Folks, we have a problem. The problem will not be solved this school year, nor next, and it probably won’t be solved in the next 20 years.
For current school kids that is way too long.
So what do I suggest?
I suggest we understand the common core standards before we complain about them. In light of that, I’ve dragged the common core standards in math here. I’ll also connect my readers to the standards in English.
There are no other standards at this time. These two subjects were considered to be enough to start with.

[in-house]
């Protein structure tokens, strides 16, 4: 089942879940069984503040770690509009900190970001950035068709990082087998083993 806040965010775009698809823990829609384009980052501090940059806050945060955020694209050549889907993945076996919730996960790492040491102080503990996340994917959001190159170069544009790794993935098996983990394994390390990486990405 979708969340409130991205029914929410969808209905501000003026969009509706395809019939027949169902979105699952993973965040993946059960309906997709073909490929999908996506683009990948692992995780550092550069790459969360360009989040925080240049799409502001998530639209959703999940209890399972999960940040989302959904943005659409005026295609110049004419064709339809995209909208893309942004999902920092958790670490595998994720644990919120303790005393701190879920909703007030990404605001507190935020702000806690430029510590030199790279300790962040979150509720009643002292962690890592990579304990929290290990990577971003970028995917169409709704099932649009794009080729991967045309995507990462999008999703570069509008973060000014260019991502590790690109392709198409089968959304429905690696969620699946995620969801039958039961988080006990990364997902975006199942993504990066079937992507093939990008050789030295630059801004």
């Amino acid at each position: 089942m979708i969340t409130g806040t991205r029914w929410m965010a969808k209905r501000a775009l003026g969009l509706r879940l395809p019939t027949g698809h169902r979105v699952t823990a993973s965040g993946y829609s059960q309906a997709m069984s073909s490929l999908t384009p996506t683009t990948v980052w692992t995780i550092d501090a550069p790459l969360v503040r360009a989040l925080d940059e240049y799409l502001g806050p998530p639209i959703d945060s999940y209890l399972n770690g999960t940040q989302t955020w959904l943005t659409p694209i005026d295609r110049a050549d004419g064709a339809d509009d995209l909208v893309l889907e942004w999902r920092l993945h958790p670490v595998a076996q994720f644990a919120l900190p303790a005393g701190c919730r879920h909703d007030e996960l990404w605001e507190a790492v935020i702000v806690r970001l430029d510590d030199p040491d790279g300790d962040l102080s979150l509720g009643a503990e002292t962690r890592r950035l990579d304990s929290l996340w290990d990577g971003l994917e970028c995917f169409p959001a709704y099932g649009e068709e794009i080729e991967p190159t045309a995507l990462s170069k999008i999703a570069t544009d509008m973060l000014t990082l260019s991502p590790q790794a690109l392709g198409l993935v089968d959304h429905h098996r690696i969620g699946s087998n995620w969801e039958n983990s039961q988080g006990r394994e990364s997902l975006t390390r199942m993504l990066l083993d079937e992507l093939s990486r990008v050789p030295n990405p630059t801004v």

Boy that was a lot of work.
Oh my goodness, I have absolutely had it with snow. And yet, another storm may be headed into our area on Sunday night into Monday morning with ” enough snow to shovel” according to Channel 6.
Who needs more snow?
I need warmth. I need balmy breezes. I need spring.
This afternoon I was lucky enough to sit outside for a bit in the sunshine. I have to say it felt pretty magnificent.
This weekend seems like it won’t be quite as frigid as it has been, so enjoy it as much as you can.